Polycarpic evergreen perennial plants show progressive senescence of older leaves, lateral organs and branches, flower, fruit bearing shoots as new growth occurs near the tip eg. Mango, eucalyptus
4. Simultaneous/ Synchronous leaf senescence.
In perennial polycarpic deciduous plant all the leaves undergo senescence and are shed simultaneously in a particular season, commonly autumn E.g. Elm, maple, mulberry
Plant growth regulators are small, simple molecules secreted in minute quantities that influence various physiological functions in plants. They are of diverse chemical composition, as given below
(i) Indole compounds : Indole-3-acetic acid (IAA)
(ii) Adenine derivatives : Kinetin, N6 – furfuryl amino purine
(iii) Derivatives of carotenoids : Abscisic acid ( ABA)
(iv) Gases : Ethylene
Plant growth regulators are grouped into two categories based on the nature
of their action
(i) Plant growth promoters e.g. Auxins, cytokinins, Gibberellins
They promotes growth activities like cell division, cell enlargement, flowering, fruiting and seed formation, tropic growth movement etc.
(ii) Plant growth inhibitors e.g. Abscisic acid
They play an important role in plant response to wounds and stress of biotic and a biotic origin
They are involved in growth inhibiting activities such as dormancy, abscission etc.
- Charles Darwin and his son Francis Darwin observe that the coleoptiles of canary grass responded to unilateral illumination by growing towards the light source ( phototropic curve)
- After a series of experiments, it was concluded that tip of the coleoptiles is the site of production of a substance, that caused the bending of coleoptiles.
- F.W. Went isolated auxin from the tips of coleoptiles of oat seedlings
- The word auxin is derived from Greek word ‘auxein’ meaning to grow
- It was first isolated from human urine
- Indole-3-acetic acid (IAA) and Indole butyric acid have been isolated from plants
- Naphthalene acetic acid (NAA) and 2,4 dichlorophenoxy acetic acid (2,4-D) are synthetic auxins
(c) Physiological effects
- Auxins control growth of plant cells.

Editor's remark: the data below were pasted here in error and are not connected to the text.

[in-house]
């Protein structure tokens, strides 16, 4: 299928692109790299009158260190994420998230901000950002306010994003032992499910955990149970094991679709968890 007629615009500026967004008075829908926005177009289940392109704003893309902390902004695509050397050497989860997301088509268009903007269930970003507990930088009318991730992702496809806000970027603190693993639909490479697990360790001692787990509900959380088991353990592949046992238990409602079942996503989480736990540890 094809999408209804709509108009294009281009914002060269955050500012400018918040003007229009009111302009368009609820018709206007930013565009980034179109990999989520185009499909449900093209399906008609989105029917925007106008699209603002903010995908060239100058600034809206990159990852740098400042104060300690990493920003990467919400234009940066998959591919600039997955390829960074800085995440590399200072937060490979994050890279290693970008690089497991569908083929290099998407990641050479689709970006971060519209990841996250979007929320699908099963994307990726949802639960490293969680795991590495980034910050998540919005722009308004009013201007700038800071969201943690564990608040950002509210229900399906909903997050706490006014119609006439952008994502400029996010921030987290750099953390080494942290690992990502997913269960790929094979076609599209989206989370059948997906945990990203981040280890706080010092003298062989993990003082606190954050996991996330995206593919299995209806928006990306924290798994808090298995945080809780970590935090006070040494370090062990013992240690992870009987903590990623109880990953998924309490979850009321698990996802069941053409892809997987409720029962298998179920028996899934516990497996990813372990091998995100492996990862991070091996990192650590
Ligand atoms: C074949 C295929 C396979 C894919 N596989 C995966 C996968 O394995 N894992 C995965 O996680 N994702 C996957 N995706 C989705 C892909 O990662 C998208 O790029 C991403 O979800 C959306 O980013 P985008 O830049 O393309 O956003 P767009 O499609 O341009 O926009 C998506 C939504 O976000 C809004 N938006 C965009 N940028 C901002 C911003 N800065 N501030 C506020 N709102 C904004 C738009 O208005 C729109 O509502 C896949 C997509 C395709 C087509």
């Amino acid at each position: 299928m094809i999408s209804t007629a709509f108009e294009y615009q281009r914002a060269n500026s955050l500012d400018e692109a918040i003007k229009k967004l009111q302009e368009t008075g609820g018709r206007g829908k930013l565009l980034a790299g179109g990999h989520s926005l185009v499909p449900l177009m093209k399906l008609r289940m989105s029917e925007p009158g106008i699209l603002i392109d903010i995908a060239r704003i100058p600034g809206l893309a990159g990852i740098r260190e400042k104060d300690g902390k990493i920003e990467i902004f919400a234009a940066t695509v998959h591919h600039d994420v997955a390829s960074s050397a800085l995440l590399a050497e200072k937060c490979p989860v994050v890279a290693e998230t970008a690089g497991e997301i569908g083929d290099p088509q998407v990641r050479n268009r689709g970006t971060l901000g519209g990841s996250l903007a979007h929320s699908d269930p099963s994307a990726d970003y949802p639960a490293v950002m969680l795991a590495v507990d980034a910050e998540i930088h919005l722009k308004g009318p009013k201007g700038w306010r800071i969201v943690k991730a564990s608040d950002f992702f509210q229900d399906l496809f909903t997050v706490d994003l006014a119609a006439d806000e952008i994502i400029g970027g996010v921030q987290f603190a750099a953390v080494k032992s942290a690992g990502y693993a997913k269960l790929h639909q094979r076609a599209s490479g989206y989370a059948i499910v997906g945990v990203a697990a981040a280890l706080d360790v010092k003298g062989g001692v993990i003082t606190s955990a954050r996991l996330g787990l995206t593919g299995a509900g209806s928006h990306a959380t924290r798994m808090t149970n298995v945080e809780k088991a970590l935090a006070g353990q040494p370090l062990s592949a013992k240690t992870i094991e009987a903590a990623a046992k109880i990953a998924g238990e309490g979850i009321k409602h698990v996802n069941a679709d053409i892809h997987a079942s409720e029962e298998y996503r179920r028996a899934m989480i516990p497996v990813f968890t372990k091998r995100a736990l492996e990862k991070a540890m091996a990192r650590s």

- They also control cell division in vascular cambium and xylem differentiation
- They are responsible for apical dominance in plants
- They prevent the formation of abscission layer and there by prevent premature fall of leaves, flowers, fruit etc
(d) Application / Use
- Auxin are used to initiate rooting in stem cuttings.
- They are used to induce parthenocarpic fruits in tomatoes.
- 2, 4 D is used as a weedicide/ herbicide to kill dicotyledonous weeds
- They promote flowering in pineapples and litchi
- Auxins are used to prevent the premature fall of leaves, flowers, fruits etc
- The ‘Bakan’ ( foolish seedlings) disease in rice seedling was caused by a fungus Gibberella fujikuroi
- EE. Kurosawa found that the symptoms of the disease could be developed in uninfected seedling by treating them with sterile filtrate of the fungus
- The active principle was later identified to the gibberellin acid.
- There are more than hundred gibberellins reported from various higher plants and fungi.
- They are denoted as GA1, GA2, GA3 and so on
- GA3 is the most intensively studied form of GAS
(c) Physiological effects
- They cause elongation of the internodes
- They promote bolting in rosette plants like cabbage, beet root etc
- GA3 initiates synthesis of hydrolases to digest and mobilize the reserve food materials of the seed to the developing embryo and thus it breaks seed dormancy
(d) Applications/ Uses
- Gibberellins are used to increase the length of grape stalks
- They causes the fruits like apple to elongate and improve shape
- They delay senescence and hence the fruits can be left on the trees for longer period; this increases/ extend the market period
- GA3 is used to speed up malting process in brewing industry